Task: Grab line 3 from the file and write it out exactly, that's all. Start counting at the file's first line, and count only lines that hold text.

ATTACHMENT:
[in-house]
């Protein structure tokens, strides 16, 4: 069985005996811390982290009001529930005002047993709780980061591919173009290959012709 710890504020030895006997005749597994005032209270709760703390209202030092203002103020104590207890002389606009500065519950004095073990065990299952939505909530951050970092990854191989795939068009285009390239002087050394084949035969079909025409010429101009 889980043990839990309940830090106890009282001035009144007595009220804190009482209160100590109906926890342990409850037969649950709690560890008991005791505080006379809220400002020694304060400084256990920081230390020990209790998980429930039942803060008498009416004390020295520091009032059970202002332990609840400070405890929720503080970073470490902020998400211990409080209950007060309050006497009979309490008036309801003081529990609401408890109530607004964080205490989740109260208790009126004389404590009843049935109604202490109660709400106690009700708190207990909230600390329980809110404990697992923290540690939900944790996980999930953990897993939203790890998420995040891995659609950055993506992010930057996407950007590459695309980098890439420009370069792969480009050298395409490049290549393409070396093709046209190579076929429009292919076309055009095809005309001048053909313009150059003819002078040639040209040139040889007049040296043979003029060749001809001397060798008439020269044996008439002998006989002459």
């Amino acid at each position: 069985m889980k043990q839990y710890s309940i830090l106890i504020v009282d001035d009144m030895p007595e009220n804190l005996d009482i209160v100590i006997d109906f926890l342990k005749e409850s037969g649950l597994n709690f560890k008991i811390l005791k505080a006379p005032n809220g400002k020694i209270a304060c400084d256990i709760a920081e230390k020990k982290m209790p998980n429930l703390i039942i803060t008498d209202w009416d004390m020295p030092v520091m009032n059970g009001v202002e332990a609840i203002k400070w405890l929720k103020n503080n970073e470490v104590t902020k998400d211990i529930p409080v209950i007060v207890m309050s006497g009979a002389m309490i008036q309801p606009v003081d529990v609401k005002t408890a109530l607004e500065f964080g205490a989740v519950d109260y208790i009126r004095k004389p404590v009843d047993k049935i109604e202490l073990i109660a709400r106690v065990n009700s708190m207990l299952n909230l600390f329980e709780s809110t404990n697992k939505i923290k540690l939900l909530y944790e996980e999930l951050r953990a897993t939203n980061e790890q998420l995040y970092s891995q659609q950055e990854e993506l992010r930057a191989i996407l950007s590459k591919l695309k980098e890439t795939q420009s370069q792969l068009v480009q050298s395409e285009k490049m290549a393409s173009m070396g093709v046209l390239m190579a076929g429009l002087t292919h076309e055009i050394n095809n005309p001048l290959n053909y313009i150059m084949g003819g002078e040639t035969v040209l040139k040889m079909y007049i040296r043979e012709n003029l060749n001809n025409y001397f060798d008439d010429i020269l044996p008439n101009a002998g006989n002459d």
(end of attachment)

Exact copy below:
């Amino acid at each position: 069985m889980k043990q839990y710890s309940i830090l106890i504020v009282d001035d009144m030895p007595e009220n804190l005996d009482i209160v100590i006997d109906f926890l342990k005749e409850s037969g649950l597994n709690f560890k008991i811390l005791k505080a006379p005032n809220g400002k020694i209270a304060c400084d256990i709760a920081e230390k020990k982290m209790p998980n429930l703390i039942i803060t008498d209202w009416d004390m020295p030092v520091m009032n059970g009001v202002e332990a609840i203002k400070w405890l929720k103020n503080n970073e470490v104590t902020k998400d211990i529930p409080v209950i007060v207890m309050s006497g009979a002389m309490i008036q309801p606009v003081d529990v609401k005002t408890a109530l607004e500065f964080g205490a989740v519950d109260y208790i009126r004095k004389p404590v009843d047993k049935i109604e202490l073990i109660a709400r106690v065990n009700s708190m207990l299952n909230l600390f329980e709780s809110t404990n697992k939505i923290k540690l939900l909530y944790e996980e999930l951050r953990a897993t939203n980061e790890q998420l995040y970092s891995q659609q950055e990854e993506l992010r930057a191989i996407l950007s590459k591919l695309k980098e890439t795939q420009s370069q792969l068009v480009q050298s395409e285009k490049m290549a393409s173009m070396g093709v046209l390239m190579a076929g429009l002087t292919h076309e055009i050394n095809n005309p001048l290959n053909y313009i150059m084949g003819g002078e040639t035969v040209l040139k040889m079909y007049i040296r043979e012709n003029l060749n001809n025409y001397f060798d008439d010429i020269l044996p008439n101009a002998g006989n002459d």